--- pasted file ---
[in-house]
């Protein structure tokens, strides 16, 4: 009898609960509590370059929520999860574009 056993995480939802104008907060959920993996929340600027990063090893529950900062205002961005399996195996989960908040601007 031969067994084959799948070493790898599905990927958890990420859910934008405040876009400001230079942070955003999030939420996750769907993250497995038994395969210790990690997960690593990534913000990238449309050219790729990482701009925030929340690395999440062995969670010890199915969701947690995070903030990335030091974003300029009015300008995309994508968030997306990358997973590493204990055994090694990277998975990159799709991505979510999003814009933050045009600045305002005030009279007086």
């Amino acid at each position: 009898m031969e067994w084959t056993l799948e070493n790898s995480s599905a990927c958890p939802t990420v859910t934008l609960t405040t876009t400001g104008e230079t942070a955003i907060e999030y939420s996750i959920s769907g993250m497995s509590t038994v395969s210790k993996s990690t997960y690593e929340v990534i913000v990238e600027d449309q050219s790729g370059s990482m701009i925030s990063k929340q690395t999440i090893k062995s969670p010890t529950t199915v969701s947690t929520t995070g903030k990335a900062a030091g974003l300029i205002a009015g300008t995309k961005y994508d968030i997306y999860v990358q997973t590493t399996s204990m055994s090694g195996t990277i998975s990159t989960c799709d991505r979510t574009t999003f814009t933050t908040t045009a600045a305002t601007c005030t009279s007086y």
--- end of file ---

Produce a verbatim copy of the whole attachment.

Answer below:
[in-house]
């Protein structure tokens, strides 16, 4: 009898609960509590370059929520999860574009 056993995480939802104008907060959920993996929340600027990063090893529950900062205002961005399996195996989960908040601007 031969067994084959799948070493790898599905990927958890990420859910934008405040876009400001230079942070955003999030939420996750769907993250497995038994395969210790990690997960690593990534913000990238449309050219790729990482701009925030929340690395999440062995969670010890199915969701947690995070903030990335030091974003300029009015300008995309994508968030997306990358997973590493204990055994090694990277998975990159799709991505979510999003814009933050045009600045305002005030009279007086």
């Amino acid at each position: 009898m031969e067994w084959t056993l799948e070493n790898s995480s599905a990927c958890p939802t990420v859910t934008l609960t405040t876009t400001g104008e230079t942070a955003i907060e999030y939420s996750i959920s769907g993250m497995s509590t038994v395969s210790k993996s990690t997960y690593e929340v990534i913000v990238e600027d449309q050219s790729g370059s990482m701009i925030s990063k929340q690395t999440i090893k062995s969670p010890t529950t199915v969701s947690t929520t995070g903030k990335a900062a030091g974003l300029i205002a009015g300008t995309k961005y994508d968030i997306y999860v990358q997973t590493t399996s204990m055994s090694g195996t990277i998975s990159t989960c799709d991505r979510t574009t999003f814009t933050t908040t045009a600045a305002t601007c005030t009279s007086y």